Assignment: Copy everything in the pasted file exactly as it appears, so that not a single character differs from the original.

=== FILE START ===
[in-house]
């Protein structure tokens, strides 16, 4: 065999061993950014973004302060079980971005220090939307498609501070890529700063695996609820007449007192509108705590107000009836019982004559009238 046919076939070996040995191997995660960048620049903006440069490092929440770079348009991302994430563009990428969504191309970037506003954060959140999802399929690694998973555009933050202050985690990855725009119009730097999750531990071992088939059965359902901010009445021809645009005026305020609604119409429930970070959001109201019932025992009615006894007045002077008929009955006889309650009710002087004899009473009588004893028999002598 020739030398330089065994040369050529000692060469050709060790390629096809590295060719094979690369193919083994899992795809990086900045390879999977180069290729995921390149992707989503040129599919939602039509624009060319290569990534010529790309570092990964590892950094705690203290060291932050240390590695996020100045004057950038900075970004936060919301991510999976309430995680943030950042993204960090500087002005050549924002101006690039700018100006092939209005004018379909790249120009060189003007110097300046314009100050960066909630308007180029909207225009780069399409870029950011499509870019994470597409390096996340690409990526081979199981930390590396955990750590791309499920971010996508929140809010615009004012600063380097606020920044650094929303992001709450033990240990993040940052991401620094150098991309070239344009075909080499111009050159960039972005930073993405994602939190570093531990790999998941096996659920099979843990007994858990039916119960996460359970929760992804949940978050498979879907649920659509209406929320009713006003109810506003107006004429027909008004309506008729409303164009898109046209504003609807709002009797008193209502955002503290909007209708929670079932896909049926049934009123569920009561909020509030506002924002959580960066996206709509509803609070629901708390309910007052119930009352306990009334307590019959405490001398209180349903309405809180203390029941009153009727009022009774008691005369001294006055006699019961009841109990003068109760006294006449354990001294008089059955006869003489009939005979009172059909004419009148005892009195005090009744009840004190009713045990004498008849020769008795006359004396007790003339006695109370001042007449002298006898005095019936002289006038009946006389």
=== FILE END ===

[in-house]
């Protein structure tokens, strides 16, 4: 065999061993950014973004302060079980971005220090939307498609501070890529700063695996609820007449007192509108705590107000009836019982004559009238 046919076939070996040995191997995660960048620049903006440069490092929440770079348009991302994430563009990428969504191309970037506003954060959140999802399929690694998973555009933050202050985690990855725009119009730097999750531990071992088939059965359902901010009445021809645009005026305020609604119409429930970070959001109201019932025992009615006894007045002077008929009955006889309650009710002087004899009473009588004893028999002598 020739030398330089065994040369050529000692060469050709060790390629096809590295060719094979690369193919083994899992795809990086900045390879999977180069290729995921390149992707989503040129599919939602039509624009060319290569990534010529790309570092990964590892950094705690203290060291932050240390590695996020100045004057950038900075970004936060919301991510999976309430995680943030950042993204960090500087002005050549924002101006690039700018100006092939209005004018379909790249120009060189003007110097300046314009100050960066909630308007180029909207225009780069399409870029950011499509870019994470597409390096996340690409990526081979199981930390590396955990750590791309499920971010996508929140809010615009004012600063380097606020920044650094929303992001709450033990240990993040940052991401620094150098991309070239344009075909080499111009050159960039972005930073993405994602939190570093531990790999998941096996659920099979843990007994858990039916119960996460359970929760992804949940978050498979879907649920659509209406929320009713006003109810506003107006004429027909008004309506008729409303164009898109046209504003609807709002009797008193209502955002503290909007209708929670079932896909049926049934009123569920009561909020509030506002924002959580960066996206709509509803609070629901708390309910007052119930009352306990009334307590019959405490001398209180349903309405809180203390029941009153009727009022009774008691005369001294006055006699019961009841109990003068109760006294006449354990001294008089059955006869003489009939005979009172059909004419009148005892009195005090009744009840004190009713045990004498008849020769008795006359004396007790003339006695109370001042007449002298006898005095019936002289006038009946006389």